Cornell PT26

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The aircraft in the photo on the left is a Cornell PT26.  It is owned and operated by the Commonwealth Air Training Plan Museum in Brandon. The Cornell was designed by the Fairchild Aircraft in Hagerstown Maryland as an elementary trainer for the RCAF. Originally the aircraft was designed as a trainer for the American Air Force and was designated the PT19.
Fleet Aircraft Ltd. at Fort Erie Ont. was contracted by Fairchild to manufacture the PT26 under licence. Fleet’s first Cornell was flown in July 9,1942. Altogether Fleet produced 1642 examples of the PT26 for the RAF and the RCAF.

The CATP museum acquired the aircraft in 1985. It was found in a farmers pasture in
Saskatchewan. Because the aircraft’s wings, center section, and tail are all manufactured out of wood, it is very susceptible to the damaging effects of the elements. When acquired by the museum it was in a very sad state. A massive Restoration project started in 1986. The entire aircraft was disassemble& and rebuilt using a11 new materials. It was overhauled under the supervision of Murray Palmer of General Air Care Ltd. of Souris. It took to the skies again after an estimated 6000 hrs. of Volunteer man hours on October 1, 1988.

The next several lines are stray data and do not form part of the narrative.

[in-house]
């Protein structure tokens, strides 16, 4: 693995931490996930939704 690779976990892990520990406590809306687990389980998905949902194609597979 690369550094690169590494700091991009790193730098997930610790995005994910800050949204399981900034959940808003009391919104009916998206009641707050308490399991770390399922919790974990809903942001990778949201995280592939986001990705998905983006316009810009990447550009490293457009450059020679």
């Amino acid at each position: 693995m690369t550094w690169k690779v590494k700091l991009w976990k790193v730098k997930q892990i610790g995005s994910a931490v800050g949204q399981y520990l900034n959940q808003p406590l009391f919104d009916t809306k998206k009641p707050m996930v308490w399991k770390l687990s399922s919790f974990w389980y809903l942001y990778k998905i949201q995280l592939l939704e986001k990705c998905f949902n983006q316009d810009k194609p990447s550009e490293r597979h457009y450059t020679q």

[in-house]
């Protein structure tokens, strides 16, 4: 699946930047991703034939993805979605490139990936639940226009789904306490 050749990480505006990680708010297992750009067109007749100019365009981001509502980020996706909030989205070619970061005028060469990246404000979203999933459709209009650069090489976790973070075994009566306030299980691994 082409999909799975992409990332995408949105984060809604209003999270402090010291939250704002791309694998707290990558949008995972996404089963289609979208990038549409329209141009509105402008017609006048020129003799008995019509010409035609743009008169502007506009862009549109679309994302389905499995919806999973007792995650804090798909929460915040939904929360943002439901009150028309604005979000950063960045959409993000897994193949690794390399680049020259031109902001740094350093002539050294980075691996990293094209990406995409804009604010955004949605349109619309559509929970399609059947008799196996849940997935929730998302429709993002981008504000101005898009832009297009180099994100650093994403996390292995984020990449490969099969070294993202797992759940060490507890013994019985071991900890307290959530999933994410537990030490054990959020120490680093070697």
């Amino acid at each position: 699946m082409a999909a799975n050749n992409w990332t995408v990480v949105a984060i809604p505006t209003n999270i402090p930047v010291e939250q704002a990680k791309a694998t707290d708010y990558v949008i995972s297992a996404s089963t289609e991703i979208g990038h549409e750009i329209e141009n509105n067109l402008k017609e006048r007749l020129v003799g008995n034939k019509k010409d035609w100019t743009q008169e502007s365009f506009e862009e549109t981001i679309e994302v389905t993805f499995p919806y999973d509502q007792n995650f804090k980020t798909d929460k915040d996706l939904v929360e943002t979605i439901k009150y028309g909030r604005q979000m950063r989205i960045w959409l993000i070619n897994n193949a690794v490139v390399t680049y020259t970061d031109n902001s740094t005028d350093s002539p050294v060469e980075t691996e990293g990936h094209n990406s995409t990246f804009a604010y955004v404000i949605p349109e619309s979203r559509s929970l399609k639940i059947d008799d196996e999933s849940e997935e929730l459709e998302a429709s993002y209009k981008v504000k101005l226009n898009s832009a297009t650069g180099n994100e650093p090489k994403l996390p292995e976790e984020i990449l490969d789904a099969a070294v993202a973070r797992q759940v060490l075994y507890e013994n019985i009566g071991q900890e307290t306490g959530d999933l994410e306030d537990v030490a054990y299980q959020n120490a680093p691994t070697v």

The Cornell has a Ranger 200 hp. 440 cubic inch engine. It is a 6 cylinder inverted in line engine. The engine uses approximately 11 gal. of fuel per hour. The Cornell will cruise at 105 mph and a maximum drive speed of 191 mph. The aircraft has a wing span of 37 ft. and a length of 29 ft. The empty weight of this aircraft is 1877 lbs. and a gross weight of 28001bs. It has a ceiling of 13,200 ft.

The aircraft is a delight to fly. It is light on the controls and very responsive.